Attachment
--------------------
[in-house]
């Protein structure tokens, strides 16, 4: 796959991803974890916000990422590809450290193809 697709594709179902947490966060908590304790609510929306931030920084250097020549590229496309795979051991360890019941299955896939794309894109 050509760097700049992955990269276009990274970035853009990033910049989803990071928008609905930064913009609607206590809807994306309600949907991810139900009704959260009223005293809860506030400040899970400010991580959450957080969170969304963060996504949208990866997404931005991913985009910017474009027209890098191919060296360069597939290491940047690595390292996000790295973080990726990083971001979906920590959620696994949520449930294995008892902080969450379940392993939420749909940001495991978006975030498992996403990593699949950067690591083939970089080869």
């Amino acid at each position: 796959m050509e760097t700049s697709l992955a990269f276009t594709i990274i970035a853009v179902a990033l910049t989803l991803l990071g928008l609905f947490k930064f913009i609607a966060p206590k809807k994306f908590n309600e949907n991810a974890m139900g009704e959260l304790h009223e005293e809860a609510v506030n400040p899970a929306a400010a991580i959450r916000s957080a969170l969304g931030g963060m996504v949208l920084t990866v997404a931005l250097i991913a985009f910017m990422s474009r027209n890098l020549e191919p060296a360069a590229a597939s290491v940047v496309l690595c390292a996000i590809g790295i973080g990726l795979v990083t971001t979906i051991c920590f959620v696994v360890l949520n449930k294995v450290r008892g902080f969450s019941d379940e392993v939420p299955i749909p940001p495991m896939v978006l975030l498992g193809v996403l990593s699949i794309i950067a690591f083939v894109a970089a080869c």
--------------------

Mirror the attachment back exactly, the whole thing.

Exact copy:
[in-house]
């Protein structure tokens, strides 16, 4: 796959991803974890916000990422590809450290193809 697709594709179902947490966060908590304790609510929306931030920084250097020549590229496309795979051991360890019941299955896939794309894109 050509760097700049992955990269276009990274970035853009990033910049989803990071928008609905930064913009609607206590809807994306309600949907991810139900009704959260009223005293809860506030400040899970400010991580959450957080969170969304963060996504949208990866997404931005991913985009910017474009027209890098191919060296360069597939290491940047690595390292996000790295973080990726990083971001979906920590959620696994949520449930294995008892902080969450379940392993939420749909940001495991978006975030498992996403990593699949950067690591083939970089080869």
């Amino acid at each position: 796959m050509e760097t700049s697709l992955a990269f276009t594709i990274i970035a853009v179902a990033l910049t989803l991803l990071g928008l609905f947490k930064f913009i609607a966060p206590k809807k994306f908590n309600e949907n991810a974890m139900g009704e959260l304790h009223e005293e809860a609510v506030n400040p899970a929306a400010a991580i959450r916000s957080a969170l969304g931030g963060m996504v949208l920084t990866v997404a931005l250097i991913a985009f910017m990422s474009r027209n890098l020549e191919p060296a360069a590229a597939s290491v940047v496309l690595c390292a996000i590809g790295i973080g990726l795979v990083t971001t979906i051991c920590f959620v696994v360890l949520n449930k294995v450290r008892g902080f969450s019941d379940e392993v939420p299955i749909p940001p495991m896939v978006l975030l498992g193809v996403l990593s699949i794309i950067a690591f083939v894109a970089a080869c």